Most Americans frustrated by excessive tipping

A recent study conducted by CouponBirds revealed that Americans are becoming increasingly weary of tipping expectations and are not tipping as much as they used to. The study surveyed 1,199 Americans about their tipping habits and another 628 Americans about their views on tipping and wages for servers.

Over three-quarters of those surveyed believe that tipping expectations have become excessive, with many citing the growing presence of gratuity requests at self-service kiosks and convenience stores. In fact, nearly half of respondents reported experiencing self-service machines asking for tips, despite the majority agreeing that this practice is going too far.

Furthermore, the study found that nearly 40 percent of Americans have been told upfront that they would receive worse service if they didn't tip, and 20 percent have encountered situations where tipping was compulsory. This pressure to tip, often referred to as "tipflation," has led to rising frustrations among consumers.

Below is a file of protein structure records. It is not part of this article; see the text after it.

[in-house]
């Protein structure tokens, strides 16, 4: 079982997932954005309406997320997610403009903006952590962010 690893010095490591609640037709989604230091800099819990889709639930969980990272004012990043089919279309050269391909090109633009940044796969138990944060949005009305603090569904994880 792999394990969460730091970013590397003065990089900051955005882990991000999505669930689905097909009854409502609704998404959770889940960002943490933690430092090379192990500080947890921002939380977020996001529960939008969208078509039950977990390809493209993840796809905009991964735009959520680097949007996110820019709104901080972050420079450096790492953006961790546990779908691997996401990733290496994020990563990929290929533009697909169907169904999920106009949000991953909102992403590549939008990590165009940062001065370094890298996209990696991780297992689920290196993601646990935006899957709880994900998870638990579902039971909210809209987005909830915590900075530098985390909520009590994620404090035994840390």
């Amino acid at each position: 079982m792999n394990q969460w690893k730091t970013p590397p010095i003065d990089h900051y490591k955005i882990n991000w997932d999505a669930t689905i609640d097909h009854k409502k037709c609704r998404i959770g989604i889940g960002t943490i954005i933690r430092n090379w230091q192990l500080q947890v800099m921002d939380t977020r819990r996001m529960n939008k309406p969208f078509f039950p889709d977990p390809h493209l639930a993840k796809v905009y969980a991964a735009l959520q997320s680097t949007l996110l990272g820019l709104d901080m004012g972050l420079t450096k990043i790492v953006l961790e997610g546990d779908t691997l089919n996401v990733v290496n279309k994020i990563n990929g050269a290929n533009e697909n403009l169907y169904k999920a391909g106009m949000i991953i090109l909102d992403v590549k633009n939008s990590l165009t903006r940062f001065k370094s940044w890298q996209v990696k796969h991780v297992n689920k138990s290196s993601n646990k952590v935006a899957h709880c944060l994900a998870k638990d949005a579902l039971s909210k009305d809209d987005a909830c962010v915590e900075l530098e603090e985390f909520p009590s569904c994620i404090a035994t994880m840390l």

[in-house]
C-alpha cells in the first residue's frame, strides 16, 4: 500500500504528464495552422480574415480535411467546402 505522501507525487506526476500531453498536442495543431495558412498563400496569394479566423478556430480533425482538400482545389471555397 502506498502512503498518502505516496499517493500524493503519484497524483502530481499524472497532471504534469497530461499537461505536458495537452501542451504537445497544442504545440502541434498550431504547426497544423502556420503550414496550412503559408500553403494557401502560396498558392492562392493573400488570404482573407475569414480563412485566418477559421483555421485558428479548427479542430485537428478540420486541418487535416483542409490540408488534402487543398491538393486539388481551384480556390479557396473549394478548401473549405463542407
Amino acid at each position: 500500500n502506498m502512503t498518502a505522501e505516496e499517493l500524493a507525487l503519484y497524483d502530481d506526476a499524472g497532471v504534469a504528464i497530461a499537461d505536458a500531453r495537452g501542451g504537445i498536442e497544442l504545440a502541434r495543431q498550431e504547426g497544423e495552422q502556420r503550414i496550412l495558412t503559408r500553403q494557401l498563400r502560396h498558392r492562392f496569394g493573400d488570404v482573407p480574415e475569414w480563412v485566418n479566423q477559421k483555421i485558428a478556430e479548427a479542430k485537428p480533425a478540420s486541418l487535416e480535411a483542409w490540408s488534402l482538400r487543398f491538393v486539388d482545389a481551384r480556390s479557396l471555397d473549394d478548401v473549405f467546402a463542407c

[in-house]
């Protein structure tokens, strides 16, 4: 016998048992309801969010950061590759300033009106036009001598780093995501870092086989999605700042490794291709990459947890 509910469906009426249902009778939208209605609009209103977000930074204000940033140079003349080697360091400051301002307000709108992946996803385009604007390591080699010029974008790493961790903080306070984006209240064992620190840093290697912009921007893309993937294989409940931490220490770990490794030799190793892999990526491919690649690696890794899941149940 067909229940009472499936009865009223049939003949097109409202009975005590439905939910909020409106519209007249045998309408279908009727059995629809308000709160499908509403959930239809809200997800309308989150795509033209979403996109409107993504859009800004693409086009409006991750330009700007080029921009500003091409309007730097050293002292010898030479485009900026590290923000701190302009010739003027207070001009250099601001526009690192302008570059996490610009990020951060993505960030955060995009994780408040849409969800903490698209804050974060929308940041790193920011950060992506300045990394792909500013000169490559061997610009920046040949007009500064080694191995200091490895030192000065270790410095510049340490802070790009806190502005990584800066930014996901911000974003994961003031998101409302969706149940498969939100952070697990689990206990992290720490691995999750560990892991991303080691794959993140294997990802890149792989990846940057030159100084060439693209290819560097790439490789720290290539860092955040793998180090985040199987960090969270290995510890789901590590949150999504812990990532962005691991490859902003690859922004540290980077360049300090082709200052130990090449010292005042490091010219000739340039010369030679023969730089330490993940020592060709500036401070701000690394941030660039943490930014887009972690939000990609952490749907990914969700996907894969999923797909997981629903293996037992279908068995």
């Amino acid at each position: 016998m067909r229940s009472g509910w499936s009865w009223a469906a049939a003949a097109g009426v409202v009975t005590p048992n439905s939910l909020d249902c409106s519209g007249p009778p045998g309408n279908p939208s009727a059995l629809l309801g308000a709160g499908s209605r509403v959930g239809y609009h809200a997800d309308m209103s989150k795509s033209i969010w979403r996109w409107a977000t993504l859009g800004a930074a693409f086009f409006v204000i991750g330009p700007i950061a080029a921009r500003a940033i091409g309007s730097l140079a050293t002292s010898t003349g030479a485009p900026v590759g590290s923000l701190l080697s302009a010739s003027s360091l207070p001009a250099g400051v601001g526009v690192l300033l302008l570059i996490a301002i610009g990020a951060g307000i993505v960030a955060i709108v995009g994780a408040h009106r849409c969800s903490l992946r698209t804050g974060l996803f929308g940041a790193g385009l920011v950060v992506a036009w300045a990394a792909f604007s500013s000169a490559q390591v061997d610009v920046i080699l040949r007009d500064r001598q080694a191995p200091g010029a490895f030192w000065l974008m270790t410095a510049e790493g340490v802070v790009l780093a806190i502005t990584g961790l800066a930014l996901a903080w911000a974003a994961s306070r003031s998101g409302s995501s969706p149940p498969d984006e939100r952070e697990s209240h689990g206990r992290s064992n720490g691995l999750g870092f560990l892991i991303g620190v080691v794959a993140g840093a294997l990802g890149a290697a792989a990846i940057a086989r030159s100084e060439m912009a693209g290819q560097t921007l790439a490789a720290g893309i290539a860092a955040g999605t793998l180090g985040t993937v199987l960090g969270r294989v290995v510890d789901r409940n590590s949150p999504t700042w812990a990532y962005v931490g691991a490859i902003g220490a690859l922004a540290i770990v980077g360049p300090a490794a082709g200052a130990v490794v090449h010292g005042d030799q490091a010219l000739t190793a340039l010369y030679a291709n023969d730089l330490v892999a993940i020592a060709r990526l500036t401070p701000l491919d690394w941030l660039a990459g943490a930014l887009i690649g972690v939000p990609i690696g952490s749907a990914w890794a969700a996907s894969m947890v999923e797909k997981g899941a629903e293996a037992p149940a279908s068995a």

The survey also revealed that more Americans are tipping out of guilt rather than for good service. Many stated that they tip to avoid awkwardness or confrontation with employees, and some reported being treated aggressively by servers for not leaving a high enough tip or any tip at all.

Despite these frustrations, the study indicated that a majority of Americans still tip, with the top income earners giving above-average tips between 15-20 percent. However, there is a divide among service workers on whether they would prefer an increase in wages and the elimination of tips or to keep the current tipping culture.

Overall, the study highlights the growing discontent among Americans towards tipping expectations and the pressure to tip in various settings. With concerns about saving money and poor service being major reasons for the decline in tipping, it is clear that the tipping culture in the United States is undergoing a shift.


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